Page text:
Music makes everything better, including looking at DC's cherry blossoms. In case you just want to wander the sakura blossoms and not just photograph them (is that even possible?), we've created a music playlist as a soundtrack to the annual celebration to get you in the mood.
Based on things associated with cherry blossoms and springtime in DC, you'll find a mix of songs from international and DC artists, including Will Eastman, IMKA, Aaron Abernathy, Nappy Nappa, The Other Guys and James Bangura.
Hit play and immerse yourself in a full sensory Hanami (flower viewing) experience.
Curious? There's more!
DC's cherry blossom season is the perfect time to celebrate the pink-and-white blooms and learn about Japan and Japanese culture. Feeling inspired to plan your own Japan-inspired adventure? From cooking classes, sake, art and performances, bonsai and more, you can still get up close and personal with Japan even if you're not able to hop on a plane and travel there.
Check out our recommendations for ways to elevate this spring's cherry blossom viewing and experience Japanese culture right here in DC!
Cherry blossoms and pink-and-white bloom related events are popping up across the city, but that's there are plenty of other things to do this month.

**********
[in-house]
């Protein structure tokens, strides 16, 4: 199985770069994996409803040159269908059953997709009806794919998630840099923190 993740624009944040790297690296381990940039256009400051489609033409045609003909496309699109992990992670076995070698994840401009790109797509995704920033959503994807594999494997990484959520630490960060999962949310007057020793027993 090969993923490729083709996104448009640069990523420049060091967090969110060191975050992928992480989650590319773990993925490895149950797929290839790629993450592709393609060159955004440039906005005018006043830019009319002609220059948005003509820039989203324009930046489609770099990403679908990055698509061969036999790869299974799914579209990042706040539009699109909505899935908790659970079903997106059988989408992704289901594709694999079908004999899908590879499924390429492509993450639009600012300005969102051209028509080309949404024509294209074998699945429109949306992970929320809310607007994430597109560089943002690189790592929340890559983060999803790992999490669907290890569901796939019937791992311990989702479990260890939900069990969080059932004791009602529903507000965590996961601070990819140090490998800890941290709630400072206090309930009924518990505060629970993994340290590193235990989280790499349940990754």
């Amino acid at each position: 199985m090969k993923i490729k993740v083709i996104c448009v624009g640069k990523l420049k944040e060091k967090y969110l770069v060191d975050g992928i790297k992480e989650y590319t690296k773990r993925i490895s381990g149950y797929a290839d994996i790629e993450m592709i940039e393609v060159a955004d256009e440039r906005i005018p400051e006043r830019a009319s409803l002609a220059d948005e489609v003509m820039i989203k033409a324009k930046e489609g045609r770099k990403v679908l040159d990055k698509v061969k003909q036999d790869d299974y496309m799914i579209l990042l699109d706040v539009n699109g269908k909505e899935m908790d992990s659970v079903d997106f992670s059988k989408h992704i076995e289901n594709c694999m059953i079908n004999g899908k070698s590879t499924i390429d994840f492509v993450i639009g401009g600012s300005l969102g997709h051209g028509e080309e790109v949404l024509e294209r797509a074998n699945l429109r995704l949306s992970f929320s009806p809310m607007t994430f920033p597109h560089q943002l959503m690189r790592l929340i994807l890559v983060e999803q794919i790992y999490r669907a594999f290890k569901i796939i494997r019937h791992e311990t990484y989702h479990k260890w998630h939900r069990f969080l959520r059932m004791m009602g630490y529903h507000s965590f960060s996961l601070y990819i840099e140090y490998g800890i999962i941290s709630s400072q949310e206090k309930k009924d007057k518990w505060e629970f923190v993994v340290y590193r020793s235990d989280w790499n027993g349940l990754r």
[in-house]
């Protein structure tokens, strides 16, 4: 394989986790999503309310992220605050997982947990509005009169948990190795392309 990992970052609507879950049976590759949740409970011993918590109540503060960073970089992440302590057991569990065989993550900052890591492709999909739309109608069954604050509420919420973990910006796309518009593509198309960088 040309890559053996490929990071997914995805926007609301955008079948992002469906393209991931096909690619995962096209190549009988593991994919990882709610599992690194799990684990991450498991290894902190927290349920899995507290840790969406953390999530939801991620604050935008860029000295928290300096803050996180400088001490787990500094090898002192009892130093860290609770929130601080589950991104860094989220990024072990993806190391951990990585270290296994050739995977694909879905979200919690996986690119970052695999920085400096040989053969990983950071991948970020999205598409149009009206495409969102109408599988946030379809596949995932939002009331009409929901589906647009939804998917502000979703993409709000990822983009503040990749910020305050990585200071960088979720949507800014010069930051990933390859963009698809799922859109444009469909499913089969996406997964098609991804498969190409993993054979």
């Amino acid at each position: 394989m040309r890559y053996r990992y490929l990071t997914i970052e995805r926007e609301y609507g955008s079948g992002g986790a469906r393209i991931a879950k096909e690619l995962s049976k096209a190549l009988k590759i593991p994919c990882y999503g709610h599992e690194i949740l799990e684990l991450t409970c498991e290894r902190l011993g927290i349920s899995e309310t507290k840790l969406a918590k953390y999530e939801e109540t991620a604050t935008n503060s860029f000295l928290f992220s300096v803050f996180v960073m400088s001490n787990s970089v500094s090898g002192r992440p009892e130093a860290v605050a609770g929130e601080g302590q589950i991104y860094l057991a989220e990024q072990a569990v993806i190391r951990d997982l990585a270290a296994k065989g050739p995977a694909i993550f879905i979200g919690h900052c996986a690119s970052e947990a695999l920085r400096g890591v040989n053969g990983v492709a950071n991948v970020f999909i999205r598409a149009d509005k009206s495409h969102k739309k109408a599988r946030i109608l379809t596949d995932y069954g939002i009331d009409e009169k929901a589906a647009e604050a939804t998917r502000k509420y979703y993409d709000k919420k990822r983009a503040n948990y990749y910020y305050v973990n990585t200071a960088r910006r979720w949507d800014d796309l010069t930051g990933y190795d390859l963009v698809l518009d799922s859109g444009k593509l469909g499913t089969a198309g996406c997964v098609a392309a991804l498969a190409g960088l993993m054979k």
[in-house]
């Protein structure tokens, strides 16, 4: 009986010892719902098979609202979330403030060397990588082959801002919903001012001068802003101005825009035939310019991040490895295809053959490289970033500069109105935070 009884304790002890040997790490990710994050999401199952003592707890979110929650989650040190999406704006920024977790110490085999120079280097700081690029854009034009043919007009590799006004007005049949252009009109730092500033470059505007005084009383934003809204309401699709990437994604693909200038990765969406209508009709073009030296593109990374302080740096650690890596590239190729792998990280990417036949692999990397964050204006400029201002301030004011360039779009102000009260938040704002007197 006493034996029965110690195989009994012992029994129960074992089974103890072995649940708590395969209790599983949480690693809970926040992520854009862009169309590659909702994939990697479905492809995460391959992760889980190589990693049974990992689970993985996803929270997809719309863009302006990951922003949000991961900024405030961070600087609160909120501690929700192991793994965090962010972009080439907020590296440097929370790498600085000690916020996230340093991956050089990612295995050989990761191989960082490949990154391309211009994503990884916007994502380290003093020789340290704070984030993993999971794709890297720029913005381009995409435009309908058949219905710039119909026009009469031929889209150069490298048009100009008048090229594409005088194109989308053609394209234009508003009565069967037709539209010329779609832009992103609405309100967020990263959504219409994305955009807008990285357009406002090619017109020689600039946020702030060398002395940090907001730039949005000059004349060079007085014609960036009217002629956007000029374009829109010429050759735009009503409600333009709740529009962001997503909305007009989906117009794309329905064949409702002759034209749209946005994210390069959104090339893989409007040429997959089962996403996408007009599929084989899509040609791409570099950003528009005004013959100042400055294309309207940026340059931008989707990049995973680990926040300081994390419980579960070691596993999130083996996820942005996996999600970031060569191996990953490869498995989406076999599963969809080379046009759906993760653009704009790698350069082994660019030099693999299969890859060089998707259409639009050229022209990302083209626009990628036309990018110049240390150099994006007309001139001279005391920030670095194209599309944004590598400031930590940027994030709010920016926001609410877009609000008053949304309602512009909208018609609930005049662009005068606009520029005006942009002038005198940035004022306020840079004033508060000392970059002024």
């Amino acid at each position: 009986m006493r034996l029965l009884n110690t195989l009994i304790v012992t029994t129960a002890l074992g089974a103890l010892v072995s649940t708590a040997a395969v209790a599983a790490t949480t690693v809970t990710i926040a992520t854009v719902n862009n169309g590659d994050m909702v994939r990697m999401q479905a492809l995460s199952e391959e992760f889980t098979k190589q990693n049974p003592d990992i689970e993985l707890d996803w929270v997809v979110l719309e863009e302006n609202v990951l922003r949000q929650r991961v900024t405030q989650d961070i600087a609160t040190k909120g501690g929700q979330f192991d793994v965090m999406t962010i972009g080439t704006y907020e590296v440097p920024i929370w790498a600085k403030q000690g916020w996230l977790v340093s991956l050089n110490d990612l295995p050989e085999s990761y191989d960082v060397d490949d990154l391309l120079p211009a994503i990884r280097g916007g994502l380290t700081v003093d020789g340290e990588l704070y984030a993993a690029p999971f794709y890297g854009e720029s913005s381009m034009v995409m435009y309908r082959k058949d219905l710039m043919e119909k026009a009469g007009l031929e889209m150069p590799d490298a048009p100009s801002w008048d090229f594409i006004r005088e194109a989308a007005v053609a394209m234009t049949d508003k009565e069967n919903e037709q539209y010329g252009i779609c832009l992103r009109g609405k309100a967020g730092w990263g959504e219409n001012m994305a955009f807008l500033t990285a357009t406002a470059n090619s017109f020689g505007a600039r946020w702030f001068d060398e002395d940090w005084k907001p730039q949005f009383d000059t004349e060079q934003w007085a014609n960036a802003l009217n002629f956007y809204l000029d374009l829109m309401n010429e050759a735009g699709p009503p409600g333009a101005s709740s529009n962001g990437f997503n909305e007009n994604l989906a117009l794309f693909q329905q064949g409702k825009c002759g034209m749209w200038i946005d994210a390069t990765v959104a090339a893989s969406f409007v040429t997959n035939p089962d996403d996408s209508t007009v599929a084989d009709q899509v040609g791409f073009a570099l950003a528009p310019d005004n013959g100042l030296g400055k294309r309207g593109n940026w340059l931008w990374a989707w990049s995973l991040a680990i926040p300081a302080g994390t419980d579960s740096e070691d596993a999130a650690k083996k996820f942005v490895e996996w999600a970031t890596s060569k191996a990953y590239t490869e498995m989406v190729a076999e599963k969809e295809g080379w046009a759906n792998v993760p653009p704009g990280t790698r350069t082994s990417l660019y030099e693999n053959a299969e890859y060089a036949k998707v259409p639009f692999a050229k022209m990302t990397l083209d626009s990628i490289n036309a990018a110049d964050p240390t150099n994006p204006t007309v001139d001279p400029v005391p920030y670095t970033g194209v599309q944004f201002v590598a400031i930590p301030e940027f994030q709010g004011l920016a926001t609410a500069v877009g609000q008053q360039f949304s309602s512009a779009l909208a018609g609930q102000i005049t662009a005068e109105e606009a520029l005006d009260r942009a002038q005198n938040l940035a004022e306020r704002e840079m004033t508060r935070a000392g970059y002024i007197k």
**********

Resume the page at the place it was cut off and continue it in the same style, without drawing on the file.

Museums are slowly starting to re-open, Georgetown Glow makes its spring debut, outdoor movies return, live music on porches and in a secret garden, and more! We've found 20+ of the best springtime events for everyone from singles to families to enjoy before the cicadas and DC's humidity show up.
If you're interested in more local adventures, make sure to check out our DMV-focused content or contact us to custom-design your DC experience.
Cherry blossom season isn't complete without experiencing this ancient Japanese rice wine
In Japan, there’s a long tradition of cherry blossom viewing, or Hanami, which includes picnics with snacks and sake in the park under the trees with family and friends. I fondly remember spending all day at the cherry blossom festival when my family lived in Okinawa. It felt like everyone on the island had converged to the same point at the same time, much like the people that crowd the Tidal Basin during peak bloom.
Sake's popularity has finally found footing in the US. Sake today is where wine was in the 1980s—transitioning from a bourgeois beverage for special occasions to the mainstream. has grown over the years. Luckily, several DC restaurants have large sake selections, diverse picks and knowledgeable servers to help you create your own Hanami experience.
Here are several places around town to broaden and educate your sake palate.
Who says cherry blossoms get to steal the spring flower spotlight? There are plenty of stunning floral displays that will be blooming in D.C. this upcoming season! While the cherry blossoms grab all the attention, there's an abundance of spring flowers that often get overlooked—most of which can be found in grand displays across our very own city!